Second Commissioner Bruce Quigley
Bruce Quigley began working for the ATO in February 1972.
He was appointed Second Commissioner (Law) in December 2006 and, in July 2009, took up the role of Second Commissioner (Compliance).
In this role Bruce
leads delivery of the Compliance Program which outlines to the community both those areas of risk that will attract the interest of the ATO
and the compliance response to those risks.
It also provides an overview of the practical assistance and guidance available to taxpayers who want to do the right thing.
As Second Commissioner (Law), Bruce had overall responsibility for the ATO's interpretation of the tax laws and input to the design and implementation of new laws.
The Australian Valuation Office fell within Bruce's area of responsibility and Bruce also had a significant corporate governance role as Chair of the ATO's Audit Committee.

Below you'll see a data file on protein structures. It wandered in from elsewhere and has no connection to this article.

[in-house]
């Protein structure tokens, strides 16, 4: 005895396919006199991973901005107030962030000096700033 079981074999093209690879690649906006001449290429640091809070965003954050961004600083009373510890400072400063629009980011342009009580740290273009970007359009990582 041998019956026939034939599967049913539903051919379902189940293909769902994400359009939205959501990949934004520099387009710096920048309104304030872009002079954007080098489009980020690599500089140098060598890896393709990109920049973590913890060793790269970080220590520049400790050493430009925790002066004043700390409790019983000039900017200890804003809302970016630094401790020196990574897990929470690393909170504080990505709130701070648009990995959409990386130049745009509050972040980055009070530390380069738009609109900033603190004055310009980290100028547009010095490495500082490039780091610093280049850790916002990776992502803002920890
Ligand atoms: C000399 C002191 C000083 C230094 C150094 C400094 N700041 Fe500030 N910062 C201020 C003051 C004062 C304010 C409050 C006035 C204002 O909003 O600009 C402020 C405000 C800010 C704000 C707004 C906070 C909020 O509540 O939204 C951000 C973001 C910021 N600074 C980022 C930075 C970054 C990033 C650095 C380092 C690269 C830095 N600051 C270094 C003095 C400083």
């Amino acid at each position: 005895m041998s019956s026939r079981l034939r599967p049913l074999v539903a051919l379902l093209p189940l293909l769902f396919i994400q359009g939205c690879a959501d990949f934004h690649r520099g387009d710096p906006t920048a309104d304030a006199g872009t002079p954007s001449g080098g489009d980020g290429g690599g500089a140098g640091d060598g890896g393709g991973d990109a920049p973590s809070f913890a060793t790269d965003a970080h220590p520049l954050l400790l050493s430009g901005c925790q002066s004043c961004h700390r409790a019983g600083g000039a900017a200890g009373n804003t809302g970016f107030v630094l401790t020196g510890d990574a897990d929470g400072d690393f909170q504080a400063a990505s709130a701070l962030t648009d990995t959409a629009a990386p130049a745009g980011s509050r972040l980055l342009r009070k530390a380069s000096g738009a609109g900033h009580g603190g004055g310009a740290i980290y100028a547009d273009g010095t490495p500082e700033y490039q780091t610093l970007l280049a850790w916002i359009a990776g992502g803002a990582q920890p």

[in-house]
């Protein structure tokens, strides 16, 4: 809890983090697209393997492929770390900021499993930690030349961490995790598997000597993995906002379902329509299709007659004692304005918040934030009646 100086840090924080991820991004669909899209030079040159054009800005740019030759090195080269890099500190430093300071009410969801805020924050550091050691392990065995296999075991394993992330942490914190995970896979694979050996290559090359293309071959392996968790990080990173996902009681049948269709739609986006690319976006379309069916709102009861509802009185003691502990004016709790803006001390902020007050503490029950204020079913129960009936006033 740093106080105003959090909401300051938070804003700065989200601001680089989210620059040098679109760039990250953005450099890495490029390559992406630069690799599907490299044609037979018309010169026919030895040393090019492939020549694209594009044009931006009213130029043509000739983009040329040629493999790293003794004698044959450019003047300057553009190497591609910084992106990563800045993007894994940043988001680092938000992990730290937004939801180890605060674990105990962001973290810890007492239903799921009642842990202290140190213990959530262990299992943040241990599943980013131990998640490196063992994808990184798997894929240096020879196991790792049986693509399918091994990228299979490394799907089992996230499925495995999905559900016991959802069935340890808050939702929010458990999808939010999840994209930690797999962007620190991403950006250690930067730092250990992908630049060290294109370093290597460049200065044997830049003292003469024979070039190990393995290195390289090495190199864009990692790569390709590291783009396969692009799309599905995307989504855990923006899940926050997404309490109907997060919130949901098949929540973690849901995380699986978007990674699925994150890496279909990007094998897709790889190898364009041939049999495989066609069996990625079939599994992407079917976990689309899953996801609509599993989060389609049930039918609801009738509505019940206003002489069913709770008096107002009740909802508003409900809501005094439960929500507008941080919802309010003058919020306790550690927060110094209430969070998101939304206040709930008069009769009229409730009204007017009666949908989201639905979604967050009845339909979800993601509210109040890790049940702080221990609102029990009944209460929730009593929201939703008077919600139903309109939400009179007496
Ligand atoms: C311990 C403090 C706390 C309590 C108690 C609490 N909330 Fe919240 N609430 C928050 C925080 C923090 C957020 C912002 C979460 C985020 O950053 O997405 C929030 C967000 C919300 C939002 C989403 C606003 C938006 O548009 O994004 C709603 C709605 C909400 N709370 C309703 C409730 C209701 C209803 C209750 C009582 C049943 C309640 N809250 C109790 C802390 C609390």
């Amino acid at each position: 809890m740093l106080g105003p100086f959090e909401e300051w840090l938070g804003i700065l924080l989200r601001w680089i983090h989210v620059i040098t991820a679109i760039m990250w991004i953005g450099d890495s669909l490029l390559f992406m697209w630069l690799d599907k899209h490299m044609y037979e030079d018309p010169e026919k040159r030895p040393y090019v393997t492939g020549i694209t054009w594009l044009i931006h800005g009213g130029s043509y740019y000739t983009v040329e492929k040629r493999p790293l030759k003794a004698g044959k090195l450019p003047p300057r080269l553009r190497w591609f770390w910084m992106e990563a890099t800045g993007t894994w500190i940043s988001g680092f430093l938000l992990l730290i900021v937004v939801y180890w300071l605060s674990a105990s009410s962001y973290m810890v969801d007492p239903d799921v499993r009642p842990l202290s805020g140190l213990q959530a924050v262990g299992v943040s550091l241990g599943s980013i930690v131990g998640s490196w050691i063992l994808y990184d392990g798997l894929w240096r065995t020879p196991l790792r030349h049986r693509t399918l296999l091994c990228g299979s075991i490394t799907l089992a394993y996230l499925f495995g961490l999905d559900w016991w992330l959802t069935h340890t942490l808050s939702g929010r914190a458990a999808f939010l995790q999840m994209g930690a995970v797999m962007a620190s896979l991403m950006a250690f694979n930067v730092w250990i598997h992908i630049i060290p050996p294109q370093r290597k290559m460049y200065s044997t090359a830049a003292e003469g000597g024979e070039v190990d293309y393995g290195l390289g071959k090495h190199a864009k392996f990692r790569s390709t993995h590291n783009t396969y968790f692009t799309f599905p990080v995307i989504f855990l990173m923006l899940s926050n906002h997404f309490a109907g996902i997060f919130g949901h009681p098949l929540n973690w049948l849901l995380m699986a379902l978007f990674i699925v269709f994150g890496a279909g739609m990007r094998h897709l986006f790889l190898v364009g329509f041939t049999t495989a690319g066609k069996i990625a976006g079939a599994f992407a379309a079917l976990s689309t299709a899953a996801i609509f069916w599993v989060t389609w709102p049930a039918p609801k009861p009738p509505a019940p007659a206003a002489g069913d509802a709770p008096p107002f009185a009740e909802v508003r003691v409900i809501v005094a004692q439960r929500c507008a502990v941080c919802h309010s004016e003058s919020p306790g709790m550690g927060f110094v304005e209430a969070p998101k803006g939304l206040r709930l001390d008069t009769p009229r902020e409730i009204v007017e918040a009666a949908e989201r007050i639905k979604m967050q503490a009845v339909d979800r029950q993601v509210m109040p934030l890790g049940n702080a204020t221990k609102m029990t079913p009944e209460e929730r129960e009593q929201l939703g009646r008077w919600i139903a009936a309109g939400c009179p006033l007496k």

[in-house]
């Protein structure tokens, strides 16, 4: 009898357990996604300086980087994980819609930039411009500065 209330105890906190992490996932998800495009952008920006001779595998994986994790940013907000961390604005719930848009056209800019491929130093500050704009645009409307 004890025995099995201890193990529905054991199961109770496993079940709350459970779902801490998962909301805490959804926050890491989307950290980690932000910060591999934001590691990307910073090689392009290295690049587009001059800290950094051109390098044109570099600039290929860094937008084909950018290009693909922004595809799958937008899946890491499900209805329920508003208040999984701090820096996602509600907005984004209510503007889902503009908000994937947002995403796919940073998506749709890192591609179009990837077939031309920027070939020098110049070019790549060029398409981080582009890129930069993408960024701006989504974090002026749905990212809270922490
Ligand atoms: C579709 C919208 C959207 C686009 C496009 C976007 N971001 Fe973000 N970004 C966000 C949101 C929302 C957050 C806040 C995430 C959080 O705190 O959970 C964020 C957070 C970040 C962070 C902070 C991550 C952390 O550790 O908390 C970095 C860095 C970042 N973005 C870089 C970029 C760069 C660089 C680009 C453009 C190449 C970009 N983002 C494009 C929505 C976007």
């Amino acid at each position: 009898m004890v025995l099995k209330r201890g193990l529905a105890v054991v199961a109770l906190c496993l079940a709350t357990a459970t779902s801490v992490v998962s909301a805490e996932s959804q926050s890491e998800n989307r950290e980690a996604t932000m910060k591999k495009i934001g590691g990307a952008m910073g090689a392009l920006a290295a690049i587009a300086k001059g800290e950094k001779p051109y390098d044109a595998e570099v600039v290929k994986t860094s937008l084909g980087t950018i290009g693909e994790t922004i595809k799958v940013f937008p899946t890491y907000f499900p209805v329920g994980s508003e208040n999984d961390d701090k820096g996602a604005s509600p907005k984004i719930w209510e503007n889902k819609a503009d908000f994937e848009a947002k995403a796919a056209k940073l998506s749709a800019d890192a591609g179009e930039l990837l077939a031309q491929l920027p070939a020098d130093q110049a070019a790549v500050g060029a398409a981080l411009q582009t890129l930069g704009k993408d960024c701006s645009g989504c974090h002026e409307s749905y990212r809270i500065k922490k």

Before becoming Second Commissioner (Law), Bruce was Deputy Chief Tax Counsel and National Program Manager for the Tax Counsel Network.
led technical decision-making in the highest priority and most complex technical issues.
Bruce has wide experience in tax design and administration.
He has held several senior management positions in tax including Complex Audit Manager and Audit Chief as well as First Assistant Commissioner, Deputy Commissioner and Deputy Child Support Registrar.
During the implementation of the New Tax System, Bruce led the team working with Treasury and the Office of Parliamentary Counsel on the design and development of the GST and other indirect tax laws.
is considered an international expert in GST
and has advised overseas jurisdictions and presented papers at international conferences.
Bruce has degrees in accounting and law, is a fellow of CPA Australia and the Taxation Institute of Australia.
has been admitted as a barrister of the Supreme Court of NSW
Bruce was appointed to the position of Second Commissioner for the period 18 December 2006 to 17 December 2013 under the provisions of the Taxation Administration Act 1953 - section 4.